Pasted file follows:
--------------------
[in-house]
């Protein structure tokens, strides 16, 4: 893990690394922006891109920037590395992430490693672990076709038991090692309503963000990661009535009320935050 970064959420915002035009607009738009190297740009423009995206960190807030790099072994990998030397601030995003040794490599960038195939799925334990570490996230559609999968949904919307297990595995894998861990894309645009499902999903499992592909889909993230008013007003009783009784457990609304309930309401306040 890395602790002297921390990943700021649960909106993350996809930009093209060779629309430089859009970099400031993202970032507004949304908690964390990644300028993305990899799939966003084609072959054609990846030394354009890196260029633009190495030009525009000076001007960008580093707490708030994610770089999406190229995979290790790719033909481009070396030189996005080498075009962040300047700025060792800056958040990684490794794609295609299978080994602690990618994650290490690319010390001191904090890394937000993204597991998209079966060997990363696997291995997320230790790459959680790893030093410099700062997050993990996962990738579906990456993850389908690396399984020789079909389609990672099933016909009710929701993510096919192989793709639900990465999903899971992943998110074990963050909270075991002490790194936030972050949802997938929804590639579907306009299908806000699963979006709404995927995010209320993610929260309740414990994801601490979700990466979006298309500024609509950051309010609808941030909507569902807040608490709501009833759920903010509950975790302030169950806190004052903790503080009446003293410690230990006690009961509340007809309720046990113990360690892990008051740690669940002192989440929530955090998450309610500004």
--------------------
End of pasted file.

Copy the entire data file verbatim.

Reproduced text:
[in-house]
């Protein structure tokens, strides 16, 4: 893990690394922006891109920037590395992430490693672990076709038991090692309503963000990661009535009320935050 970064959420915002035009607009738009190297740009423009995206960190807030790099072994990998030397601030995003040794490599960038195939799925334990570490996230559609999968949904919307297990595995894998861990894309645009499902999903499992592909889909993230008013007003009783009784457990609304309930309401306040 890395602790002297921390990943700021649960909106993350996809930009093209060779629309430089859009970099400031993202970032507004949304908690964390990644300028993305990899799939966003084609072959054609990846030394354009890196260029633009190495030009525009000076001007960008580093707490708030994610770089999406190229995979290790790719033909481009070396030189996005080498075009962040300047700025060792800056958040990684490794794609295609299978080994602690990618994650290490690319010390001191904090890394937000993204597991998209079966060997990363696997291995997320230790790459959680790893030093410099700062997050993990996962990738579906990456993850389908690396399984020789079909389609990672099933016909009710929701993510096919192989793709639900990465999903899971992943998110074990963050909270075991002490790194936030972050949802997938929804590639579907306009299908806000699963979006709404995927995010209320993610929260309740414990994801601490979700990466979006298309500024609509950051309010609808941030909507569902807040608490709501009833759920903010509950975790302030169950806190004052903790503080009446003293410690230990006690009961509340007809309720046990113990360690892990008051740690669940002192989440929530955090998450309610500004």